Bosnian Serb Radovan Karadzic had sought to see his case dismissed. Today the Yugoslavian war crimes tribunal rejected his request, meaning Karadzic is one step closer to facing trial.
Karadzic is at The Hague in Netherlands, where he is facing accusations of war crimes, crimes against humanity and the genocide in Srebrenica, at the United Nations International Criminal Court for the former Yugoslavia.
Since being caught in July 2008, the former Bosnian Serb politician has argued that he should not face the charges against him because in 1996, Richard Holbrooke, then acting as an American peace envoy, struck a deal with him that ensured he would not be prosecuted if he surrendered political power.
Holbrooke, now the U.S. special envoy to Afghanistan and Pakistan, has denied that any such deal was struck, saying any such assertion is "laughable" and "a lie".
According to the BBC, the court ruled that "even if such a deal was struck, it would be irrelevant because Mr Holbrooke was not acting with the authority of the UN Security Council."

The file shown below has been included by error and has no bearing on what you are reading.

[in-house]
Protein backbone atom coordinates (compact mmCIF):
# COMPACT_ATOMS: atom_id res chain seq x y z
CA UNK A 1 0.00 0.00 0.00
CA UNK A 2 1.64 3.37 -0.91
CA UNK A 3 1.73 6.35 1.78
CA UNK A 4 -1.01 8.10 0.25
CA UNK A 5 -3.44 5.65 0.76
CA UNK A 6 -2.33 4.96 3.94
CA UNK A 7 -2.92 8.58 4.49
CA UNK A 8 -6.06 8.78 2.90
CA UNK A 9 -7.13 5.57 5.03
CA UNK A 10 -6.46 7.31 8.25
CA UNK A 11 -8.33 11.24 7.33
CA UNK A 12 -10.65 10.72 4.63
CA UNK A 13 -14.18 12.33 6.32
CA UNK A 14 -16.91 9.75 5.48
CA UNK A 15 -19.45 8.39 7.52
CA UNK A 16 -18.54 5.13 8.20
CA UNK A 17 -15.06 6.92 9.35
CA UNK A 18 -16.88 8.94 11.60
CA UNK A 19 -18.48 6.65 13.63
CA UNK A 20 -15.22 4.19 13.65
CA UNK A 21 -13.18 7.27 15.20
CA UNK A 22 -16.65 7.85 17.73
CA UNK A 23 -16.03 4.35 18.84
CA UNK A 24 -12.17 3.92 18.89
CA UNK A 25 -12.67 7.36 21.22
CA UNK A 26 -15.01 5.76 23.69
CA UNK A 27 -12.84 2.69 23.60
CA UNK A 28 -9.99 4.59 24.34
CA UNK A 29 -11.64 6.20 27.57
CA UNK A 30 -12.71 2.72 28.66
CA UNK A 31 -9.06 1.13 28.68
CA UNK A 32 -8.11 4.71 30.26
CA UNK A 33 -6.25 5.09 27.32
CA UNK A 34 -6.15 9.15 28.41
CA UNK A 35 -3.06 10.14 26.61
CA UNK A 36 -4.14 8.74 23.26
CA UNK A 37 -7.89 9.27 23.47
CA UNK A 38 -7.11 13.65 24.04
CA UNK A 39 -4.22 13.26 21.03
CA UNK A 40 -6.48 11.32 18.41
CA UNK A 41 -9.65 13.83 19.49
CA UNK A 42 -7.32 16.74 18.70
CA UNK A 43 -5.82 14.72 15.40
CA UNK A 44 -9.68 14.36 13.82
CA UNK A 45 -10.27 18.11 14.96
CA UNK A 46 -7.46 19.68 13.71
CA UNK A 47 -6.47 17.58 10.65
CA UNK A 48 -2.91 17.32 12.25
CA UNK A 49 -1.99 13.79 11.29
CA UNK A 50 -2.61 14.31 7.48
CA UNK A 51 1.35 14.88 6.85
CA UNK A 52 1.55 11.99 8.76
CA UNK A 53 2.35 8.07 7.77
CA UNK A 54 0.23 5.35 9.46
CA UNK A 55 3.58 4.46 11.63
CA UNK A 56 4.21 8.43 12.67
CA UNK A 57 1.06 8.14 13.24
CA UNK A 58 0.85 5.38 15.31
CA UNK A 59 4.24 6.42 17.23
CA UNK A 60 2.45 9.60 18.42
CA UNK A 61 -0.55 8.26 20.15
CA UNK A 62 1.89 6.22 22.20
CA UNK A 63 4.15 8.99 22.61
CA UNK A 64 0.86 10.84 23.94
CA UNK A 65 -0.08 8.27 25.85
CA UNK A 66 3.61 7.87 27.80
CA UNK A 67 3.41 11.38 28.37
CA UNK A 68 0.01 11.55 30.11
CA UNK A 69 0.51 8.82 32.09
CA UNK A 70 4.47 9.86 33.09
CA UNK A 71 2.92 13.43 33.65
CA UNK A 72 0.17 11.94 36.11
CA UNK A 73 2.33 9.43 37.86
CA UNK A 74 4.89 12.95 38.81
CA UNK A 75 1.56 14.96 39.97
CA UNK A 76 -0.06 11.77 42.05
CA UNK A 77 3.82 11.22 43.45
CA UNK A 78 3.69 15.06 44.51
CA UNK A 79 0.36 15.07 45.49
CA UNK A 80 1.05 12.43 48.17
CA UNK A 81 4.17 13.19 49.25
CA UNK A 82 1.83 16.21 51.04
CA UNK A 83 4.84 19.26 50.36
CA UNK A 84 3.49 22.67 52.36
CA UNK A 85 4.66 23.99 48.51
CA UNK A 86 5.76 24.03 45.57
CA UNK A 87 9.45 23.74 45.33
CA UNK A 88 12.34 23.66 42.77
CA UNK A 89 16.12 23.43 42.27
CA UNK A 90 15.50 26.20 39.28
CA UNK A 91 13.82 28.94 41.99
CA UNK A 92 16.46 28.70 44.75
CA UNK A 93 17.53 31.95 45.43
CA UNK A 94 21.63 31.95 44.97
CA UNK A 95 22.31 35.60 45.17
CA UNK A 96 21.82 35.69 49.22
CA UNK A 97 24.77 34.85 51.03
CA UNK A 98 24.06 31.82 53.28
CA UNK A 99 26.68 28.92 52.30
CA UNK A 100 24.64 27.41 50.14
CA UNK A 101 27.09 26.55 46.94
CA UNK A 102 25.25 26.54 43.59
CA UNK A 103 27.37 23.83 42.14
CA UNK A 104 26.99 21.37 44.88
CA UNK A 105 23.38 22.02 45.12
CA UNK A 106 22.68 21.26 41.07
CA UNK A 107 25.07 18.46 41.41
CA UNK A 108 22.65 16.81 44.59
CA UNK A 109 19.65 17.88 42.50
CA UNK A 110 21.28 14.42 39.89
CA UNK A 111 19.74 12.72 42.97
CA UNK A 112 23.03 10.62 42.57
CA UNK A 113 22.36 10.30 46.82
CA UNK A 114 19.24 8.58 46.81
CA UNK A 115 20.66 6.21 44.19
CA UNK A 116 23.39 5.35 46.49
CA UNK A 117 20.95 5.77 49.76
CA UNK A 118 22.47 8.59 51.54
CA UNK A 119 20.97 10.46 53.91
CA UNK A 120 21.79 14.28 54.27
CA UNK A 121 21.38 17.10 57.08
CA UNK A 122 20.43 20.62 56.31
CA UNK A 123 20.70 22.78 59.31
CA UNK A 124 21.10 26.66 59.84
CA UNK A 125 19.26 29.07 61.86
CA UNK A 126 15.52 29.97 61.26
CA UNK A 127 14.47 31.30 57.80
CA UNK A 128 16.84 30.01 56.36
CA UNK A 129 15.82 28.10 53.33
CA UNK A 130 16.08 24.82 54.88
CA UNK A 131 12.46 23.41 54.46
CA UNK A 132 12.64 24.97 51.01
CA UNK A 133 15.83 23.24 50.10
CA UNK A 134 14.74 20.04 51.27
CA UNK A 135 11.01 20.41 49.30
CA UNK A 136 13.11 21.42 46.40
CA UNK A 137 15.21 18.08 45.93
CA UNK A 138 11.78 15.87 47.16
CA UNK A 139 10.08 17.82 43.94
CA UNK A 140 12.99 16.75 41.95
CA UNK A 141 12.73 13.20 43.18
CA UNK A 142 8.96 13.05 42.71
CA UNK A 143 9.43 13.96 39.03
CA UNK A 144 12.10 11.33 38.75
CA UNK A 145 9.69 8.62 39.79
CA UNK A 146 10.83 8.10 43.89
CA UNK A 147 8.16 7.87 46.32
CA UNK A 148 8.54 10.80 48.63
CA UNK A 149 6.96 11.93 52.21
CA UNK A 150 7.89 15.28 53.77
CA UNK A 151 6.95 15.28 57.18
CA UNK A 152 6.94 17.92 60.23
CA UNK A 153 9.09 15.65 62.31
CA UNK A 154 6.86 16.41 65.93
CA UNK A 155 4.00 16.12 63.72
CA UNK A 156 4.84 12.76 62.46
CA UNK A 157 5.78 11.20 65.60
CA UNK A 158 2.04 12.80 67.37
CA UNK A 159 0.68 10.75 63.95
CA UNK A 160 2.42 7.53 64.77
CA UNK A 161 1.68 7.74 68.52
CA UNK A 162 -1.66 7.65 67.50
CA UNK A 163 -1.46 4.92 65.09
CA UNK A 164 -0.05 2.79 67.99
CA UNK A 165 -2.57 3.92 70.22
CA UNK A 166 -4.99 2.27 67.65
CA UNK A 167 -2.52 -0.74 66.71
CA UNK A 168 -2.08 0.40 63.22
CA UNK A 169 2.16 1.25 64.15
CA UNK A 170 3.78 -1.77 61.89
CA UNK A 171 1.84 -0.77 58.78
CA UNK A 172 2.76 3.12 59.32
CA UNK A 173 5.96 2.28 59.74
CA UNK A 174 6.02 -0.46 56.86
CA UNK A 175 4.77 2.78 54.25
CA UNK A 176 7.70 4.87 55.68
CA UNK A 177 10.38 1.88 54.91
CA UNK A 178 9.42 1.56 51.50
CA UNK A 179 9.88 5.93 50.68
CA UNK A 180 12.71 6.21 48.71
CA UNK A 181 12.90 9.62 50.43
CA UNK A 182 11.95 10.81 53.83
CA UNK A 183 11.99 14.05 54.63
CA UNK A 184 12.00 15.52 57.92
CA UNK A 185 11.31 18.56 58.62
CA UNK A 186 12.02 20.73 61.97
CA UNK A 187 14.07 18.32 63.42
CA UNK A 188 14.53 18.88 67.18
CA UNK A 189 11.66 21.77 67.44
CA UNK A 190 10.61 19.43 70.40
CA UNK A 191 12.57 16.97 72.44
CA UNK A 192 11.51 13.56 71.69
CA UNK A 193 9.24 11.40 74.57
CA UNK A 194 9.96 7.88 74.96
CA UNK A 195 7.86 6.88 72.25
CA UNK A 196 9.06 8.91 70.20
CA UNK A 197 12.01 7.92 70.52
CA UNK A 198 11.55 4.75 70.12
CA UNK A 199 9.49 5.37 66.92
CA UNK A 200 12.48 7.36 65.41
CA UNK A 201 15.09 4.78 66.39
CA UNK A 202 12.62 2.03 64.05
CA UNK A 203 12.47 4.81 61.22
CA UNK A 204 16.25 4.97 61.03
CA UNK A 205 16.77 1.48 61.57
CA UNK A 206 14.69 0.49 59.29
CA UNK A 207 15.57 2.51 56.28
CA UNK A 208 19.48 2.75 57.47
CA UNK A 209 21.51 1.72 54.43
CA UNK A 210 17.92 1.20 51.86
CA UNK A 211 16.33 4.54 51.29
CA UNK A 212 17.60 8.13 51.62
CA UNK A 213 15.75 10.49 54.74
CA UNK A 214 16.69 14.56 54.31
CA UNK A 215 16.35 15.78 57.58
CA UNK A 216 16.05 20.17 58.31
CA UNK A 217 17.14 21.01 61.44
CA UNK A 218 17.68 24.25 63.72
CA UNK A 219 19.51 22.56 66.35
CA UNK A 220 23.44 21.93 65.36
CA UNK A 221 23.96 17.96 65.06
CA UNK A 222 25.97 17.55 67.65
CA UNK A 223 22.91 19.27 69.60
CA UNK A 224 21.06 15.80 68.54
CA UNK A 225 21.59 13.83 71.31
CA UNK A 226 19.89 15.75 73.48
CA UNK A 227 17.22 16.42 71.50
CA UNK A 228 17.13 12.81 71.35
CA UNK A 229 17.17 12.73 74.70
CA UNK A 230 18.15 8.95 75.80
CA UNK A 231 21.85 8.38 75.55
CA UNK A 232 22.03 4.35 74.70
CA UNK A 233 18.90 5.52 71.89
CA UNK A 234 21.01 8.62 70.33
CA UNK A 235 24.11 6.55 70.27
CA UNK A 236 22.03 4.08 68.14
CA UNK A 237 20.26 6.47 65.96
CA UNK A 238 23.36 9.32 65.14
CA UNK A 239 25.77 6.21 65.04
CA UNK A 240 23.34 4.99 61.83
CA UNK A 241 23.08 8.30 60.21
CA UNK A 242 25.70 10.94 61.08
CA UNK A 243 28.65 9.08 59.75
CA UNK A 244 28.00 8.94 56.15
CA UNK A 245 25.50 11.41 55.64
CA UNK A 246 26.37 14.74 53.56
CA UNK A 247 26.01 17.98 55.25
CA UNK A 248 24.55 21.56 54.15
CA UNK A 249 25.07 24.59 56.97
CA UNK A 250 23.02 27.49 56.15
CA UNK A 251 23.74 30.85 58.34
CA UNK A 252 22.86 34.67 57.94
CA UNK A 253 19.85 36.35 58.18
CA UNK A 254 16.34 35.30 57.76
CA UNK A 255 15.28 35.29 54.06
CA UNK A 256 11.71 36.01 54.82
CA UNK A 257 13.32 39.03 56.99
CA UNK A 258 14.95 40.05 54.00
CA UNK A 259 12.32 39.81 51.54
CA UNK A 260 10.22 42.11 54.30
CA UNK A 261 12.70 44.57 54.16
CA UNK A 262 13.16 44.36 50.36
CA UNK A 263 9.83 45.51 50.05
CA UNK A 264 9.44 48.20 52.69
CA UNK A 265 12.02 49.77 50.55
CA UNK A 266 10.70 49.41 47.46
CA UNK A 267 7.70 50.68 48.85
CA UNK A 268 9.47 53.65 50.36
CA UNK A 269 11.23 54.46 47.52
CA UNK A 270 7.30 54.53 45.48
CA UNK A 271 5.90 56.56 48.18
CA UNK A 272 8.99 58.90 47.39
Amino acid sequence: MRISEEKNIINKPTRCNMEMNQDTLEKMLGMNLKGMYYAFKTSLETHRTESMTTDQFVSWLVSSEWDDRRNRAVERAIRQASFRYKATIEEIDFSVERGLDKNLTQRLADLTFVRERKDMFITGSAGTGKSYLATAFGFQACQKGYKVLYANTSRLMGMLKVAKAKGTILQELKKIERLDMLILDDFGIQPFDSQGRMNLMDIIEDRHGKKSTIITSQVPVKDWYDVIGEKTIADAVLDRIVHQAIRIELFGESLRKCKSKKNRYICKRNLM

The presiding judge added that "To the contrary, the accused has been the subject of a number of UNSC resolutions, passed after the agreement, demanding his arrest."
The ruling means that Karadzic will face his long-awaited trial.
Prior to being detained last July, Karadzic had been on the run for thirteen years. After he was caught, he was brought before the War Crimes Court in Belgrade and subsequently extradited to The Hague, where he faces 11 counts of war crimes, crimes against humanity and the genocide in Srebrenica.
Srebrenica is perhaps the best known instance of atrocity during the Bosnian War (1992-1995). It was deemed a UN "safe area", a plan mainly observers believe was destined to fail. As James Traub noted, "while the safe havens plan worked for some time, they "became killing zones starting in early 1994."
In the case of Srebrenica, in July 1995, 8000 Bosnian Muslim men and boys were massacred. It was the worst massacre in Europe since WWII.